LGBT+ migrants 97 times more likely to be sexually assaulted in detention

A shocking report has revealed that LGBT+ migrants are 97 times more likely to be sexually assaulted in detainment in the United States.

Queer people detained in U.S. Immigrations and Customs Enforcement (ICE) centres are facing devastating rates of assault, according to a new report.

Out of 467 detainees in 2017, 28 were assaulted, reports NBC News.

(Creative Commons)

This is in comparison 227 reports out of assault out of 323,124 straight detainees, said the report for the Center for American Progress.

The Trump administration’s policy of detaining immigrants without parole or bond pending the resolution of their case or deportation—combined with its rejection of policies meant to protect vulnerable populations from abuse in detention—has led to horrifically high rates of sexual abuse and solitary confinement of LGBT immigrants,” reads the report.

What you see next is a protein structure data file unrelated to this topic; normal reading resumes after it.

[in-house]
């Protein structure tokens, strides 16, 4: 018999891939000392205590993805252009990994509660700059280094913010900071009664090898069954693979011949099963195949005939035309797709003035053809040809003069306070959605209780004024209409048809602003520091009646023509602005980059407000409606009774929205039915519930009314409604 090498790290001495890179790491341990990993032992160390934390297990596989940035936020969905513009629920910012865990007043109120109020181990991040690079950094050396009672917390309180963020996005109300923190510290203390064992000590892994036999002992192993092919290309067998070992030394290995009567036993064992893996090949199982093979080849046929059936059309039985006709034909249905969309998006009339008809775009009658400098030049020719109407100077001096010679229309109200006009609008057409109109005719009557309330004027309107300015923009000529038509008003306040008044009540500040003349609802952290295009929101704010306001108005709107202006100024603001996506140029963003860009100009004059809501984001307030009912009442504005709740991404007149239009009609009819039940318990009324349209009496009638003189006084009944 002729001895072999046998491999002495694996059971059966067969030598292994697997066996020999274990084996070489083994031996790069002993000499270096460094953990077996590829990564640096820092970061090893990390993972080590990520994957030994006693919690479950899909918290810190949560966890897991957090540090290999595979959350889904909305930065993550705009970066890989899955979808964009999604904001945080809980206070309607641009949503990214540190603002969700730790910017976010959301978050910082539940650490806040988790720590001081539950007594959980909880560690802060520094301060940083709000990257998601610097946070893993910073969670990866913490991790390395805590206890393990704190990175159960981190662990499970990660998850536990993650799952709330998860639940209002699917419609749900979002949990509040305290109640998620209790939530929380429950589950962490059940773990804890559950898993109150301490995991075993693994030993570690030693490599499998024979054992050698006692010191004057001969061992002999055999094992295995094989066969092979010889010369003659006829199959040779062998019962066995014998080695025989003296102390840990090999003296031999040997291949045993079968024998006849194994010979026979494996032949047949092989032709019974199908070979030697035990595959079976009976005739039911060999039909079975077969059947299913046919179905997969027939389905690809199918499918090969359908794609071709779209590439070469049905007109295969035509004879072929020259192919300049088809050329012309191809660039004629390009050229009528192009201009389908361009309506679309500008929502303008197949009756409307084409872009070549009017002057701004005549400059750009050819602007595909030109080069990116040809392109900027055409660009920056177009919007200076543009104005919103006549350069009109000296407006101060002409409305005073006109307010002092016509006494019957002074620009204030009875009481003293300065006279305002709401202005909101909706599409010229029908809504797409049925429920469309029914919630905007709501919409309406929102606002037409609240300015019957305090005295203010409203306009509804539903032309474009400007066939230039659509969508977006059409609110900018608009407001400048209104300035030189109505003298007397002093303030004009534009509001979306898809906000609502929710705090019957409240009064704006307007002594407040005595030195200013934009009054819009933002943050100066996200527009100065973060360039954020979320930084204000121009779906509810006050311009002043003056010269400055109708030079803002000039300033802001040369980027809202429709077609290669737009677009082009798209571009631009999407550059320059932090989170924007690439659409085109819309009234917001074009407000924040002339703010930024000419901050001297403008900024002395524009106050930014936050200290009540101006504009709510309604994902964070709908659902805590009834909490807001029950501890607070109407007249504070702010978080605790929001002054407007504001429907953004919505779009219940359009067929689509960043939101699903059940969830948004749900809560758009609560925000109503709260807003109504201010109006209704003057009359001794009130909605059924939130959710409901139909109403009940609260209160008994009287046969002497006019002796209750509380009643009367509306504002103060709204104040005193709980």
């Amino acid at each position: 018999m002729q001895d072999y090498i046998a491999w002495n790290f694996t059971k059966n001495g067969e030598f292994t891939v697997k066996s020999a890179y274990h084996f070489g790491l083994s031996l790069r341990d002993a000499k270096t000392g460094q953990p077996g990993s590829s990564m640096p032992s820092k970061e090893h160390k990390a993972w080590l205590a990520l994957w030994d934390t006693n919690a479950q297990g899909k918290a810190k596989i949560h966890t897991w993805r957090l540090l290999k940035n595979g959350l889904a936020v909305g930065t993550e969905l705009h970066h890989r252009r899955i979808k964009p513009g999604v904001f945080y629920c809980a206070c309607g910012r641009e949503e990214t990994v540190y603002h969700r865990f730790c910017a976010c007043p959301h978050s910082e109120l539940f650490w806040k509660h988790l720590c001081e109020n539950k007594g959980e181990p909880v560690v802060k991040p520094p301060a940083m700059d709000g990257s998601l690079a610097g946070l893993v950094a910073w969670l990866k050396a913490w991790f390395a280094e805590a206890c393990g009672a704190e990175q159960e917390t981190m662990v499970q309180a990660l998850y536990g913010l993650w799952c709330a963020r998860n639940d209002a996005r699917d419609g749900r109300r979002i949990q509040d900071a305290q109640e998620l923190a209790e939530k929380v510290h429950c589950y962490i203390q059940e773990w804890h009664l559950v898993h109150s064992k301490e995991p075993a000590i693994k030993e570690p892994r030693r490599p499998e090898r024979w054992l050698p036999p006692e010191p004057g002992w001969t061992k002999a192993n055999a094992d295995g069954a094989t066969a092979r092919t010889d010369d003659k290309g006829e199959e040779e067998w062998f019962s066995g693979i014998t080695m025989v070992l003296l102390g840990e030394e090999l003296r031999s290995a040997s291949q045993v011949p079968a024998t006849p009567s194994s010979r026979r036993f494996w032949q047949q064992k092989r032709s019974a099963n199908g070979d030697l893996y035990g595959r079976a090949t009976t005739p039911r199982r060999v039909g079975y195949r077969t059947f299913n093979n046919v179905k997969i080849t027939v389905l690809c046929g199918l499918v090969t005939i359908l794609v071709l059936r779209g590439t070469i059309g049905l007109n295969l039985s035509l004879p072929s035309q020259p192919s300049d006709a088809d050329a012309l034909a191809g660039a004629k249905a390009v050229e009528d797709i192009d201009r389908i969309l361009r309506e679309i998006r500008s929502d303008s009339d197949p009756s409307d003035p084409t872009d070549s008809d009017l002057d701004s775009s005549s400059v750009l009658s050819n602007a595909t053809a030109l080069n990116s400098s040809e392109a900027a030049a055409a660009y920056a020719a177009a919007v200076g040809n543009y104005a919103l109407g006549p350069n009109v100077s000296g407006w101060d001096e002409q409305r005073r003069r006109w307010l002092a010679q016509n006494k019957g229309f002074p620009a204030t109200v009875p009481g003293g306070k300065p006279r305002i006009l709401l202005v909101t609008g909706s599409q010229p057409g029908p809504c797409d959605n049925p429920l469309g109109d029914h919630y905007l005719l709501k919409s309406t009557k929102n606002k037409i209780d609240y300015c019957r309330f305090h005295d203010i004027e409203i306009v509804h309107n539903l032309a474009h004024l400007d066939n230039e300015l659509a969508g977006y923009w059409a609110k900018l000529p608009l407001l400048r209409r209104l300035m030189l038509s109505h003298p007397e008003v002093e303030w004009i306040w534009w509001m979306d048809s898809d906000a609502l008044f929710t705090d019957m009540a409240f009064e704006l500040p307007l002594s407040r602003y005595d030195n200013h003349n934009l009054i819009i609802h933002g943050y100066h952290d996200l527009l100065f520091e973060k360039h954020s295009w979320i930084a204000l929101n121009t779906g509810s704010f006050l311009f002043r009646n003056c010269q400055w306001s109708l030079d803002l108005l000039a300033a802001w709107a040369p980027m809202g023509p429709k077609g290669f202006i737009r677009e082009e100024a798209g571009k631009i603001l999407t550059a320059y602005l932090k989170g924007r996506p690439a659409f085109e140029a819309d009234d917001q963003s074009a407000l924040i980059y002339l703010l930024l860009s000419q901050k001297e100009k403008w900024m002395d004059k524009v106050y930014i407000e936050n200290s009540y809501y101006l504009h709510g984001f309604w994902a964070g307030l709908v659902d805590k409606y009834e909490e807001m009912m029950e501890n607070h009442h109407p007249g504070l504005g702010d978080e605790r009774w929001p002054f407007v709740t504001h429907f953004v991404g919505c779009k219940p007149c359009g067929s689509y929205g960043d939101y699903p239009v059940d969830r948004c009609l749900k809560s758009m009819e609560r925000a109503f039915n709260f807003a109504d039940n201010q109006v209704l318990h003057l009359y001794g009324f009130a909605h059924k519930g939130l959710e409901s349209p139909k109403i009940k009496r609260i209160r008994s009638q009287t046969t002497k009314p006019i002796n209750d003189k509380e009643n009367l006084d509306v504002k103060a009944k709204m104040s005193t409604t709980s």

“Although LGBT people were 0.14 percent of the people ICE detained in FY 2017, they accounted for 12 percent of victims of sexual abuse and assault in ICE detention that year. In other words, assuming each report of sexual violence is substantiated and involves a separate victim, LGBT people in ICE custody are 97 times more likely to be sexually victimized than non-LGBT people in detention,” it adds.

Reading prison


The report comes after Rep. Kathleen Rice, D-N.Y., requested information on the detention practices of the U.S. Department of Homeland Security’s Immigration and Customs Enforcement agency (ICE), reports NBC News.

“We strongly urge you to use existing prosecutorial discretion to ensure that, in the absence of extenuating circumstances, LGBT individuals are released from custodial detention and that parole or alternatives to detention, such as supervised release and community placements, are used instead to ensure the safety of this population throughout their immigration proceedings,” read the letter she wrote to the agency.

Noelia, who was sexually assaulted in detention while in Georgia, said queer migrants are “afraid to talk.”

“I have had many instances of sexual harassment where persons wanted to have sexual relations with me,” he told NBC News.

“We are afraid they are going to punish us if we talk … I want to tell other people like me to not be afraid to speak up,” he said.